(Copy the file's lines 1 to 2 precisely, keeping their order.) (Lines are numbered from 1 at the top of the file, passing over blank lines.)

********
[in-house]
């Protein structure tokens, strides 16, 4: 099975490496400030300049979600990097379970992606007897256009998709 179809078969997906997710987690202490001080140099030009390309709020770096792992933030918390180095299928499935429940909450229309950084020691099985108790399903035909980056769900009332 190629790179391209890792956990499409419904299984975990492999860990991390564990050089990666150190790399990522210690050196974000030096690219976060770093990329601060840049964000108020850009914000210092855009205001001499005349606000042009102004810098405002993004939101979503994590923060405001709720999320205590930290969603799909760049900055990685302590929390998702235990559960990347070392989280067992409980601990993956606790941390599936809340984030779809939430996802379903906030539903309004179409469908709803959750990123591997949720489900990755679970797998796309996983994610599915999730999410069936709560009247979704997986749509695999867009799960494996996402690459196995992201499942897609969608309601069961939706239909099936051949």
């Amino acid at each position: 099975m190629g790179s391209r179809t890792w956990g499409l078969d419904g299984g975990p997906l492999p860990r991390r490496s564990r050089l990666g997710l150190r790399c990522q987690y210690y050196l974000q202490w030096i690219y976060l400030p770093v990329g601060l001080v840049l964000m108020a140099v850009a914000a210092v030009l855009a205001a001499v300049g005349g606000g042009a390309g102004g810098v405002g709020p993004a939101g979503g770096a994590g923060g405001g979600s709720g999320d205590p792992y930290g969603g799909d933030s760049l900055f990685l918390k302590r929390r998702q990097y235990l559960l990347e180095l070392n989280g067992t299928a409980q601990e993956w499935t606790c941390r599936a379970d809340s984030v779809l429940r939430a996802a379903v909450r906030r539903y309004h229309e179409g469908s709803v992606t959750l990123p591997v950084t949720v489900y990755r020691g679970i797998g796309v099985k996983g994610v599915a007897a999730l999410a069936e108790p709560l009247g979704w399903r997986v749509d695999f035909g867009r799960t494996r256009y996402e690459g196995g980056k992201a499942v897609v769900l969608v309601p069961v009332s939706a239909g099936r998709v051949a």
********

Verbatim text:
[in-house]
């Protein structure tokens, strides 16, 4: 099975490496400030300049979600990097379970992606007897256009998709 179809078969997906997710987690202490001080140099030009390309709020770096792992933030918390180095299928499935429940909450229309950084020691099985108790399903035909980056769900009332 190629790179391209890792956990499409419904299984975990492999860990991390564990050089990666150190790399990522210690050196974000030096690219976060770093990329601060840049964000108020850009914000210092855009205001001499005349606000042009102004810098405002993004939101979503994590923060405001709720999320205590930290969603799909760049900055990685302590929390998702235990559960990347070392989280067992409980601990993956606790941390599936809340984030779809939430996802379903906030539903309004179409469908709803959750990123591997949720489900990755679970797998796309996983994610599915999730999410069936709560009247979704997986749509695999867009799960494996996402690459196995992201499942897609969608309601069961939706239909099936051949």